by Patricia Cornelius
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Four friends embark on the holiday of a lifetime, searching for freedom on a cruise on the high seas. But once they have left the shore behind, the darker side of mateship takes over. Recklessly determined to shake off the baggage of their lives, they begin to spin out of control. Leaving their moral compass behind them, a terrible crime is committed.
Savages is a story of men in a state of lawlessness. It’s about men who don’t know themselves, who don’t know what they can become, who desperately hold on to an image of themselves that is in tatters. In a testosterone fuelled rage, we witness four men returning to the animal kingdom.
Savages presents the audience with four men that we can relate to in one way or another: we may see ourselves in the family man, or in the man who’s scared to find love, or the man who desperately wants to be liked. If we don’t see ourselves in these characters, we see them all around us. These characters are relatable, are familiar, make jokes we have heard before.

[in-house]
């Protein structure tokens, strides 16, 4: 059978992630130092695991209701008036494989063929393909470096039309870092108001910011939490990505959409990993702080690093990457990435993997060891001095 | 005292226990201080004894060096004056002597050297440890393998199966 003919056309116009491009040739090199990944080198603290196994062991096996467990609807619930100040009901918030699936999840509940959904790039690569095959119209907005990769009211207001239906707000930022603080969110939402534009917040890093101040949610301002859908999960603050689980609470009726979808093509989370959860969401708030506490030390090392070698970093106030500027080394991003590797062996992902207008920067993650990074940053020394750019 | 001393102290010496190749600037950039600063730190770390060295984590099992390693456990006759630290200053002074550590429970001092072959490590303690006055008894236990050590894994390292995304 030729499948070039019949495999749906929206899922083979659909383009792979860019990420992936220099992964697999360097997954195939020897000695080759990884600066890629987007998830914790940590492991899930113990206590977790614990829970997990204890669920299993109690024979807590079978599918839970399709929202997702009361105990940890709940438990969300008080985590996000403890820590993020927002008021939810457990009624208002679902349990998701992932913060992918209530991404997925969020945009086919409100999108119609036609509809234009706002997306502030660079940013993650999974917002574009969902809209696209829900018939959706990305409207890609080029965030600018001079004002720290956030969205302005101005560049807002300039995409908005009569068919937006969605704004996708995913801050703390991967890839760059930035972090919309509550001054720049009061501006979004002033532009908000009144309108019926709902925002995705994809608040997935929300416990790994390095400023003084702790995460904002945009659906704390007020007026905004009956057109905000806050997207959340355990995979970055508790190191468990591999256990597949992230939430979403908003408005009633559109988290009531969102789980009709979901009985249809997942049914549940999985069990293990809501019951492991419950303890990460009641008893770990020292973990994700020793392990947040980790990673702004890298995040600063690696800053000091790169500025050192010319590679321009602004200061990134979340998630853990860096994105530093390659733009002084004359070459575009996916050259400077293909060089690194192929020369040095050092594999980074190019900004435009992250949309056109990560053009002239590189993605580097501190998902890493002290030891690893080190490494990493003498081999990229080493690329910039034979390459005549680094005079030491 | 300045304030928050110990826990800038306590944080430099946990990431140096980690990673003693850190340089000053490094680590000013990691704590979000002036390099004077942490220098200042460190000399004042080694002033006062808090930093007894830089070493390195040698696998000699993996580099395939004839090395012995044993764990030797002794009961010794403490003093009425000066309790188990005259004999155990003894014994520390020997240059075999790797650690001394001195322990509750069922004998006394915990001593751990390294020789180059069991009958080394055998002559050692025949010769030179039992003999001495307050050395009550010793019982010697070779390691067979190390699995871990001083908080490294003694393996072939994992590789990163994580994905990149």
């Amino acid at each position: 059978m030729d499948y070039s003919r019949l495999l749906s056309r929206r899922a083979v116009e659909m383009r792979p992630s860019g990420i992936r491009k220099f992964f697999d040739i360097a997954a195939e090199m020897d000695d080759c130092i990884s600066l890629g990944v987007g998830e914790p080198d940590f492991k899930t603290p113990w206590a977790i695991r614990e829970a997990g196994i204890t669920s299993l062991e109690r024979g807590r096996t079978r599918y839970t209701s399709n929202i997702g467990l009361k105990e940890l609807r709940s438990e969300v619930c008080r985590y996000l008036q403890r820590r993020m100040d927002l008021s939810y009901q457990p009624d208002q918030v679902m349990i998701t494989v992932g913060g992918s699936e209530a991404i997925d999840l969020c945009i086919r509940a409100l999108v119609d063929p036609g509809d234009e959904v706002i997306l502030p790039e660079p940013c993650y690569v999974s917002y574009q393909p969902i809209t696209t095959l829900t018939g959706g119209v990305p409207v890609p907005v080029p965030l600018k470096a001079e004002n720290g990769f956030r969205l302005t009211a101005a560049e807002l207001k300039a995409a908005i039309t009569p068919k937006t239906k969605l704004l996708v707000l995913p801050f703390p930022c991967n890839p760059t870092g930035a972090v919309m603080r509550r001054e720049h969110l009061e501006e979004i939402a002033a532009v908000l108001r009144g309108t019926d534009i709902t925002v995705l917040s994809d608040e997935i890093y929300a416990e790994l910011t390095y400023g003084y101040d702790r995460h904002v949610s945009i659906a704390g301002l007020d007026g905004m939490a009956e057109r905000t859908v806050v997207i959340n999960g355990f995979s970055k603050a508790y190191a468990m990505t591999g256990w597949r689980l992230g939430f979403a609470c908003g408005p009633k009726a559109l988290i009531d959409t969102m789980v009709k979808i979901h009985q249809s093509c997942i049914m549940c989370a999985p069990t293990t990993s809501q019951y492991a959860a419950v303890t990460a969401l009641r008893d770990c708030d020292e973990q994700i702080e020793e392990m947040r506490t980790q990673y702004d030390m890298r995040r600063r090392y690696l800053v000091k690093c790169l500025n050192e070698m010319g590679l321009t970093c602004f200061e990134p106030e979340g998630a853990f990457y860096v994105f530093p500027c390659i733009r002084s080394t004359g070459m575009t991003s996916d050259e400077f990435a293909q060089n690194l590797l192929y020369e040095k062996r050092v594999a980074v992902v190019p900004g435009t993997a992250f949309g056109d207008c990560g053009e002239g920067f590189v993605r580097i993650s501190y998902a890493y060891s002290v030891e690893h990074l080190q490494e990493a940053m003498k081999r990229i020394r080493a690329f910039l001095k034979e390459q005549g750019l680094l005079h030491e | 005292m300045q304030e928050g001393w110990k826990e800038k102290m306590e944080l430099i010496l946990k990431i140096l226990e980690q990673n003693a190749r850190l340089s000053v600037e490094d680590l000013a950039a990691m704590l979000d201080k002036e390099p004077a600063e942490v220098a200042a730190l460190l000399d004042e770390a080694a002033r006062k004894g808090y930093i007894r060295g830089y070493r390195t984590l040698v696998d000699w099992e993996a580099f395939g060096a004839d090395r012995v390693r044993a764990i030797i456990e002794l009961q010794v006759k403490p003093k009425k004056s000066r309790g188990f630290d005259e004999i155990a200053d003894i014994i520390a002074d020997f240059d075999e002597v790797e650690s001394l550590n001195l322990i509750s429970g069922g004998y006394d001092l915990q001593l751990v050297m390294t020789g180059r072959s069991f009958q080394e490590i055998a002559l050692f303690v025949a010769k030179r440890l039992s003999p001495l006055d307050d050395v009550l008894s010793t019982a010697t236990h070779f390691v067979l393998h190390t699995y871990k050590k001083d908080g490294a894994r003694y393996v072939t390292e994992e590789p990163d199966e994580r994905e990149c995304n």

This is the problem. These characters are people whose problematic behaviours get swept under the rug because they are amicable, and because we are so used to these comments in everyday life. However, it is these same four men that we know from everyday life that commit a horrific and violent crime.
Savages is based on the 2002 rape and murder of Dianne Brimble on a P&O cruise, by four men who no one expected to commit the crime. This is the concept that Patricia Cornelius has presented us with in her play – that criminals do not always look like criminals, and that often we as a society ignore behavioural warnings because we have become completely numb to them.
I want the actors to look within and take responsibility for any of these behaviours that they may exhibit themselves. Rather than asking women to tell their stories again and again of how a patriarchal society has torn them down, it is men that have to acknowledge and understand that the constraints of masculinity are just as toxic to them.